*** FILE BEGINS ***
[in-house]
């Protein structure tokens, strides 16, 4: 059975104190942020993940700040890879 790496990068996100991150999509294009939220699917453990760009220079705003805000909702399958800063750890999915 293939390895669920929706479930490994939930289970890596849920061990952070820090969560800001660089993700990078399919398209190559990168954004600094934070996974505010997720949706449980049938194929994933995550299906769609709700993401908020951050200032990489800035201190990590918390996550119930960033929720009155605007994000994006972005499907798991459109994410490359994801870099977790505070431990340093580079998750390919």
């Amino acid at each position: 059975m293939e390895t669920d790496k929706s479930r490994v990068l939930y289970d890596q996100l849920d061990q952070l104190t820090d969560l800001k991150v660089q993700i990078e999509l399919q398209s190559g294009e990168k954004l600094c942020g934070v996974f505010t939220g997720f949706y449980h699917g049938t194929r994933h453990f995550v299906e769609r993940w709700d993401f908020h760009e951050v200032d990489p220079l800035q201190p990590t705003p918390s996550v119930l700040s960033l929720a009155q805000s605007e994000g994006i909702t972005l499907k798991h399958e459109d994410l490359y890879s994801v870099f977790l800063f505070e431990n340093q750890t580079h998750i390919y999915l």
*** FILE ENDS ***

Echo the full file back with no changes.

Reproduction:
[in-house]
């Protein structure tokens, strides 16, 4: 059975104190942020993940700040890879 790496990068996100991150999509294009939220699917453990760009220079705003805000909702399958800063750890999915 293939390895669920929706479930490994939930289970890596849920061990952070820090969560800001660089993700990078399919398209190559990168954004600094934070996974505010997720949706449980049938194929994933995550299906769609709700993401908020951050200032990489800035201190990590918390996550119930960033929720009155605007994000994006972005499907798991459109994410490359994801870099977790505070431990340093580079998750390919």
């Amino acid at each position: 059975m293939e390895t669920d790496k929706s479930r490994v990068l939930y289970d890596q996100l849920d061990q952070l104190t820090d969560l800001k991150v660089q993700i990078e999509l399919q398209s190559g294009e990168k954004l600094c942020g934070v996974f505010t939220g997720f949706y449980h699917g049938t194929r994933h453990f995550v299906e769609r993940w709700d993401f908020h760009e951050v200032d990489p220079l800035q201190p990590t705003p918390s996550v119930l700040s960033l929720a009155q805000s605007e994000g994006i909702t972005l499907k798991h399958e459109d994410l490359y890879s994801v870099f977790l800063f505070e431990n340093q750890t580079h998750i390919y999915l």